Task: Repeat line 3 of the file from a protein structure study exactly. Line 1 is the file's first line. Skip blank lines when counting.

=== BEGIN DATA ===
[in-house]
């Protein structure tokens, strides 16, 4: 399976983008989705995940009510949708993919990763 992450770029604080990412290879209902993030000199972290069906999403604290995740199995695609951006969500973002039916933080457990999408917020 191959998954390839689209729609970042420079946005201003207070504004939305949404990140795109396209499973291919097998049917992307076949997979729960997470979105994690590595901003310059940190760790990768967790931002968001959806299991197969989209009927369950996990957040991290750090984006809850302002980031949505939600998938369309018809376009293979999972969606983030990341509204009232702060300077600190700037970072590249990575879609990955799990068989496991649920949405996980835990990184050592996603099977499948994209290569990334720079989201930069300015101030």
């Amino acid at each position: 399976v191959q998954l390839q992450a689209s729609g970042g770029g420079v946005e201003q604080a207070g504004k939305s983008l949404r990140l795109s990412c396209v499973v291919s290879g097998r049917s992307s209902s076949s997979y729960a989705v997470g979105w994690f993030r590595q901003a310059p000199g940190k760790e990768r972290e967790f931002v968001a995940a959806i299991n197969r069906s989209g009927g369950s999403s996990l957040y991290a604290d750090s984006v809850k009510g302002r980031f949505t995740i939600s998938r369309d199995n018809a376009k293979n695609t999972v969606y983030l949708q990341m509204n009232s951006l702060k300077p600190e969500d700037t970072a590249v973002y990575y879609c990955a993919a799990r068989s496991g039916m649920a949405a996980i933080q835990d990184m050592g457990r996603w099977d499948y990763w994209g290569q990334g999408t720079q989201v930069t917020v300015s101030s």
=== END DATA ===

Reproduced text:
């Amino acid at each position: 399976v191959q998954l390839q992450a689209s729609g970042g770029g420079v946005e201003q604080a207070g504004k939305s983008l949404r990140l795109s990412c396209v499973v291919s290879g097998r049917s992307s209902s076949s997979y729960a989705v997470g979105w994690f993030r590595q901003a310059p000199g940190k760790e990768r972290e967790f931002v968001a995940a959806i299991n197969r069906s989209g009927g369950s999403s996990l957040y991290a604290d750090s984006v809850k009510g302002r980031f949505t995740i939600s998938r369309d199995n018809a376009k293979n695609t999972v969606y983030l949708q990341m509204n009232s951006l702060k300077p600190e969500d700037t970072a590249v973002y990575y879609c990955a993919a799990r068989s496991g039916m649920a949405a996980i933080q835990d990184m050592g457990r996603w099977d499948y990763w994209g290569q990334g999408t720079q989201v930069t917020v300015s101030s």